Peanut Butter

By Rachel E. Brooks, ETA ’14-’16

On my first Saturday with my homestay family, my host mom, Heeyang, and I visited the grocery store. Too overwhelmed by the options and too timid to request anything from the woman kind enough to take in a foreigner with the Korean language ability equal to that of her toddler niece, I just tagged along for bonding time. Heeyang was careful to watch my reaction to each item put in the cart. I doled out dozens of toothy grins to confirm I was having as much fun as one can have at a grocery store. She spotted me reading a carton of grapefruit juice, which she then threw into our cart before swiftly adding a second one. Grapefruit juice became a staple of our meals together. Now satisfying 300 percent of my daily intake of vitamin C, I didn’t yet have the heart to confess I enjoy other beverages, too.To pair with the juice, my host mom prepared an impressive array of side dishes, rice, and fishy soup for my host sister, Hyunsol, and me. It all looked mouth-watering for dinner but less enticing for breakfast. For over two decades, my stomach had been trained to eat small breakfasts of an apple or a piece of toast before rushing out the door. After sipping my juice, I picked up my chopsticks and threw on a grin. Two options presented themselves: I had to ask my host mom for a smaller and more familiar morning meal or adapt. I chose to adapt, but Heeyang seemed to pick up on my discomfort as I hesitantly spooned seaweed soup into my smile.

Starting to miss certain foods from home, I gathered the courage to ask Heeyang if she could pick up a small jar of peanut butter next time she visited the store. Elated by my request, she asked what kind I like best. Before coming to South Korea, I didn’t understand the fuss about peanut butter. When I moved to Jeju, however, peanut butter became a heartening reminder of home and my host mom’s unrelenting kindness.


April, spring semester. Around 7:15 a.m., I entered the kitchen to get water out of the fridge and found a pack of individually wrapped cheese slices.

Unlike peanut butter, I didn’t actually ask for cheese. Rather, two friends and I indulged at a pizza restaurant a few nights prior and split a giant, classic-style Chicago pizza. When I returned home, I raved about both the pizza and cheese in general to Heeyang. Based on my monologue, she must have picked up on my affection for the dairy product.

In the car on the way to school, I removed the sandwich Heeyang made me from its plastic bag and took a bite to find the contents: peanut butter and cheese. Heeyang, knowing two food items I adore, combined them into one sandwich. I looked over to Hyunsol to share a laugh. Instead I saw her happily chewing her own combination of hazelnut spread and cheese between two buttery bread slices. I smiled to myself.

The car pulled to the side of the road, and Hyunsol and I hopped out. We dreamed about what we’ll do when she visits the U.S. one day as we made our way up the hill past some newly planted daisies. We headed to the second grade classrooms where I would teach Hyunsol first period. In the classroom, I peeled off the slice of cheese from my sandwich and thought about how much I enjoyed cheese, peanut butter and these morning car rides. But not all together.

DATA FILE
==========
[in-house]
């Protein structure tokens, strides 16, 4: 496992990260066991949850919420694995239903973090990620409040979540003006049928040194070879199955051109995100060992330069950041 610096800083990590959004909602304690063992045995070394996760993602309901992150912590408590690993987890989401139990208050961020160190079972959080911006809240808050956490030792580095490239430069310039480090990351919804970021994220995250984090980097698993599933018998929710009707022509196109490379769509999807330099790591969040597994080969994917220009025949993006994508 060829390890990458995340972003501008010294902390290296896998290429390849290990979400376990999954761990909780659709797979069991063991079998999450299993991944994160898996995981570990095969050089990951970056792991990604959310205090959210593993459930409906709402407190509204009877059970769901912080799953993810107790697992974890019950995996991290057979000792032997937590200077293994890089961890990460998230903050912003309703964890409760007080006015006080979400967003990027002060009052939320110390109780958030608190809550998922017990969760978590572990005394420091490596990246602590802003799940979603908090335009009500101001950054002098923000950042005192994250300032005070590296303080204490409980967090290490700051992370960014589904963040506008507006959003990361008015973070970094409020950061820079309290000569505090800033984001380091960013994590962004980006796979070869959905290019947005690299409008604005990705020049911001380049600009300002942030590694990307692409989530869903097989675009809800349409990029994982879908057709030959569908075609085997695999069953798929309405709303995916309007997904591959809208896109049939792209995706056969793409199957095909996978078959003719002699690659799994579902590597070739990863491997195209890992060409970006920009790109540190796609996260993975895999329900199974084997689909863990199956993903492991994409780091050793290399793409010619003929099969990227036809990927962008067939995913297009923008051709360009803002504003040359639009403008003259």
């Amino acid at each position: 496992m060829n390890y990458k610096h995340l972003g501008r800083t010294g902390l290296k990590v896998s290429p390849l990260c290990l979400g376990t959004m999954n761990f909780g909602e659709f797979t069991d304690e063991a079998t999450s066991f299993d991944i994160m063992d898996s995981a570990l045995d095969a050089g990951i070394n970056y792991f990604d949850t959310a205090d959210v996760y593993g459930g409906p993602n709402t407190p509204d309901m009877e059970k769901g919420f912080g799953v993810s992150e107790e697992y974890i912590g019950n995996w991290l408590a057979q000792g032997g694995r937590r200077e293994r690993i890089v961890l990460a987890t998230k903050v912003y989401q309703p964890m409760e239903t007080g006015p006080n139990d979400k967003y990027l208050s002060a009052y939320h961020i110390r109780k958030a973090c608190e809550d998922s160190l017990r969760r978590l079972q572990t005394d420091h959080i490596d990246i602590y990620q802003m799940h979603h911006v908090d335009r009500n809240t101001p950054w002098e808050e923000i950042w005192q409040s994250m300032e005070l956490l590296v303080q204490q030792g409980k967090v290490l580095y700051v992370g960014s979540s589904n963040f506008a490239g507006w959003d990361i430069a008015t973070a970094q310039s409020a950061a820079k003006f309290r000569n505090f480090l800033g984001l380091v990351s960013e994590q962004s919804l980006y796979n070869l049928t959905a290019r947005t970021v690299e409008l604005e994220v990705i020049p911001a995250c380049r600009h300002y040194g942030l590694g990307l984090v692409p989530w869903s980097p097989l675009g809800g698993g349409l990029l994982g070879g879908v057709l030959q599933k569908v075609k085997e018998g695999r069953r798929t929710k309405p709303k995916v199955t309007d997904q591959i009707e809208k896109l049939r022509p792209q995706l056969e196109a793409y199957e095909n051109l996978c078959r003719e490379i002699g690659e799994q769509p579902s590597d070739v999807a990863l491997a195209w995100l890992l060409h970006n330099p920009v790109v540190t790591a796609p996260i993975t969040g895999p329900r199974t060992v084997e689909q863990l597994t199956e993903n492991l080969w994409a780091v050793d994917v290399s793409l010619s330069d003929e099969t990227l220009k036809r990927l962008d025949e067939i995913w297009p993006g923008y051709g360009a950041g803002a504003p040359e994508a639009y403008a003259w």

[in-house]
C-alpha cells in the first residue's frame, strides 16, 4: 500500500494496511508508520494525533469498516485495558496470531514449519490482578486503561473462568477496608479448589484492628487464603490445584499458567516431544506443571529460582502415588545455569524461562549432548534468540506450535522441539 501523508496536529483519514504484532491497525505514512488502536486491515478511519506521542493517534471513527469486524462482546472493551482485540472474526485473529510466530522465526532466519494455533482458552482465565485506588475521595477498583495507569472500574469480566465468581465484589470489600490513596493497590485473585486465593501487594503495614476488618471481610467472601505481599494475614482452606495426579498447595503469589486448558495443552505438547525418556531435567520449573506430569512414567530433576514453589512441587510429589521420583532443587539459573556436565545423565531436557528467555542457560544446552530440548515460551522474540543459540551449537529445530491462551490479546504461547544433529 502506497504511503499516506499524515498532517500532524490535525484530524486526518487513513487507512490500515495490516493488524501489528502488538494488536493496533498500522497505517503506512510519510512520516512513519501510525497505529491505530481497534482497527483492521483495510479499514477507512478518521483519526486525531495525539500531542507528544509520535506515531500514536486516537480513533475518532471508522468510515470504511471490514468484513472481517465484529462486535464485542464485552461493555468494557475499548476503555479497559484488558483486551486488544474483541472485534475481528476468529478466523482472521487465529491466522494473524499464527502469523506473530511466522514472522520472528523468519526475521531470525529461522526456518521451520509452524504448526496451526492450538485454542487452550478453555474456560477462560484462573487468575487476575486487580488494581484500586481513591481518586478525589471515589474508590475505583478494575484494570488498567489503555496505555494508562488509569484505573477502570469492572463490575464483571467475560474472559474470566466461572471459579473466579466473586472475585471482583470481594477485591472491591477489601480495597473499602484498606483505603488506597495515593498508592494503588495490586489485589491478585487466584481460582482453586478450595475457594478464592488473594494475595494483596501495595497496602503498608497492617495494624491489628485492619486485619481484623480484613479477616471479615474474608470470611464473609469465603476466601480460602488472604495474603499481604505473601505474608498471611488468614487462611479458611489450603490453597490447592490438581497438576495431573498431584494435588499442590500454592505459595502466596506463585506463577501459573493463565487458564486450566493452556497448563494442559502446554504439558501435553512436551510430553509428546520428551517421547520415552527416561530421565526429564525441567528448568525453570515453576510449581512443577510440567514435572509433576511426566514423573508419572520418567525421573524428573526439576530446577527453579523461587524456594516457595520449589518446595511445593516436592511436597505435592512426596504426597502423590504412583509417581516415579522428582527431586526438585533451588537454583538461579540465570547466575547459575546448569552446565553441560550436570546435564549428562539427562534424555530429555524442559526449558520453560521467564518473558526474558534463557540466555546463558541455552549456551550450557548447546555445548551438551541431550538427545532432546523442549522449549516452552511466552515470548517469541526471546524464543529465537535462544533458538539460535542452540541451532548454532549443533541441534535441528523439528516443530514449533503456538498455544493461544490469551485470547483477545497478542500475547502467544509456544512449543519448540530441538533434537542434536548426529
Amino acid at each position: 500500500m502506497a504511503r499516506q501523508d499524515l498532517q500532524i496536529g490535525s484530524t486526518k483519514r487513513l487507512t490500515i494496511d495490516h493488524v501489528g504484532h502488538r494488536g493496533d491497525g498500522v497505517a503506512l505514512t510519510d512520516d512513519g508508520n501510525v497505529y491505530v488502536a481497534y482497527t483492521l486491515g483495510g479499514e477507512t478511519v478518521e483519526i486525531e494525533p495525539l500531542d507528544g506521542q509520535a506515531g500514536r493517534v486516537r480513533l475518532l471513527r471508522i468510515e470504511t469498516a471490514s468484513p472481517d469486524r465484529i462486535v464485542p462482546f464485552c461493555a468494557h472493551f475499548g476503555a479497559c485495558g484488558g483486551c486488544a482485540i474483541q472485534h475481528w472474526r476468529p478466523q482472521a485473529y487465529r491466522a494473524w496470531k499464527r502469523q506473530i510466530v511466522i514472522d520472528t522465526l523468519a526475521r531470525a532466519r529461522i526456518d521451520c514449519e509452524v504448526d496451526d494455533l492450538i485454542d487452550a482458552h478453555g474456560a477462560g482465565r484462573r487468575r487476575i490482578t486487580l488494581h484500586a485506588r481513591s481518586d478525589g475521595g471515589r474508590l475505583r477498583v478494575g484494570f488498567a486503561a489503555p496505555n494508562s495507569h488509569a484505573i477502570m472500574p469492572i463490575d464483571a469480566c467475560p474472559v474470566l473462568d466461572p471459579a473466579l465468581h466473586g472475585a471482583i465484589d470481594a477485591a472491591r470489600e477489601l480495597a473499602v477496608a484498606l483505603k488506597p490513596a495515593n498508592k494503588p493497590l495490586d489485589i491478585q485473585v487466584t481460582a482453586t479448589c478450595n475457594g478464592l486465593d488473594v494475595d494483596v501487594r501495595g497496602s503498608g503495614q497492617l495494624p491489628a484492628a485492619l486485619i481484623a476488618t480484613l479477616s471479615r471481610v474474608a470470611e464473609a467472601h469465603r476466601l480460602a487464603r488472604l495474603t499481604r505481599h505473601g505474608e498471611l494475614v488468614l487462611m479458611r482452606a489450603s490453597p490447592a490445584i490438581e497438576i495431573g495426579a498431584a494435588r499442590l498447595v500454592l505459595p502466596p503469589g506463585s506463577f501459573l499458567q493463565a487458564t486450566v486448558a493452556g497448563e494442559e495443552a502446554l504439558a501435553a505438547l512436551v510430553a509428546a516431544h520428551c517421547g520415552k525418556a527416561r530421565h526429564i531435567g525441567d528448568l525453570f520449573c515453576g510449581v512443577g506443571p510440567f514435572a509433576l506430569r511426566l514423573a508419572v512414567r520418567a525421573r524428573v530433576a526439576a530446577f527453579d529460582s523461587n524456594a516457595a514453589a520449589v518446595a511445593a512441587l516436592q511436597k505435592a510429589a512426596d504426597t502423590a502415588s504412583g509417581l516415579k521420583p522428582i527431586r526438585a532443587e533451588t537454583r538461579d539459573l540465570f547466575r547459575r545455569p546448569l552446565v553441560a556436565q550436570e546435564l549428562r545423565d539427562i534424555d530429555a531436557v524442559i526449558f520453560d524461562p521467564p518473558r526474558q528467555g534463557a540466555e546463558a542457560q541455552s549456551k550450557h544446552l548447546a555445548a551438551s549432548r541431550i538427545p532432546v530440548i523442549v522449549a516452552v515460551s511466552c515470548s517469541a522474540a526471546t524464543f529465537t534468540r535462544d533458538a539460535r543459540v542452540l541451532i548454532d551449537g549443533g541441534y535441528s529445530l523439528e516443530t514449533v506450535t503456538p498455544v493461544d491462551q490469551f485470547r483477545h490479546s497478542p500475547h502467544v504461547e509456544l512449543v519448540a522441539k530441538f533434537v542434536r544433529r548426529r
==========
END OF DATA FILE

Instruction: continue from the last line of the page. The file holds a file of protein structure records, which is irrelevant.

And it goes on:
March, one year later. At 7:45 a.m., I scurried down the stairs and out of the house to plop into my usual spot behind the driver’s seat. The car was already racing forward as I clicked the seat belt into place. We were running late. A hand from the front seat passed back a peanut butter and hazelnut spread sandwich followed by a cup of homemade strawberry milk mixed with honey. This was a treat since Hyunsol had an exam soon. Next to me, Hyunsol nibbled on her sandwich filled with the same contents. The hectic race to the car contrasted the calm of the backseat.

Third grade of high school in South Korea is chaos, and our morning routine mirrored Hyunsol’s school life. When I first moved in with my homestay family and met Hyunsol, she was a freshman in my English conversation class. Now she was a third grader in her final year of high school, preparing for the college entrance exam, the suneung. Sadly, I didn’t teach third grade.

Hyunsol and I talked briefly about the upcoming sports festival, a treasured break from studying, and chewed away at our breakfasts. Despite the mayhem of mornings, I adored the sleepy car rides together. We hardly got to see each other outside of the backseat that year since she and all of her classmates were consumed with studies in preparation for the test to determine their futures. For them, success was directly proportional to the absence of free time. Hyunsol was rarely home. When she was, it was to get a few well deserved hours of rest or some quick nutrition between math and English academies.

The day was just beginning, but Hyunsol already looked drowsy. She lifted her glasses and vigorously rubbed her eyes as if test answers hid under those heavy eyelids. Her eyes were glued to the worn chemistry notebook on her lap. These daily moments in the car were precious time to cram. Good grades rewarded hard work at the expense of happiness and health. Thankfully for happiness more so than health, Heeyang never let a jar of Hyunsol’s beloved hazelnut spread go empty without having another in the cabinet next to the peanut butter.

The car pulled to the side of the road, and Hyunsol and I hopped out. We speed-walked past the daisies and quickly climbed up the hill to school. At the top, we said our goodbyes and parted ways. Though it was Friday morning, I wondered if Hyunsol and I would see each other before sharing Heeyang’s hazelnut spread and peanut butter sandwiches on Monday morning’s commute.



Rachel E. Brooks was a 2014-2016 ETA at Shinseong Girls’ High School in Jeju-si, Jeju-do.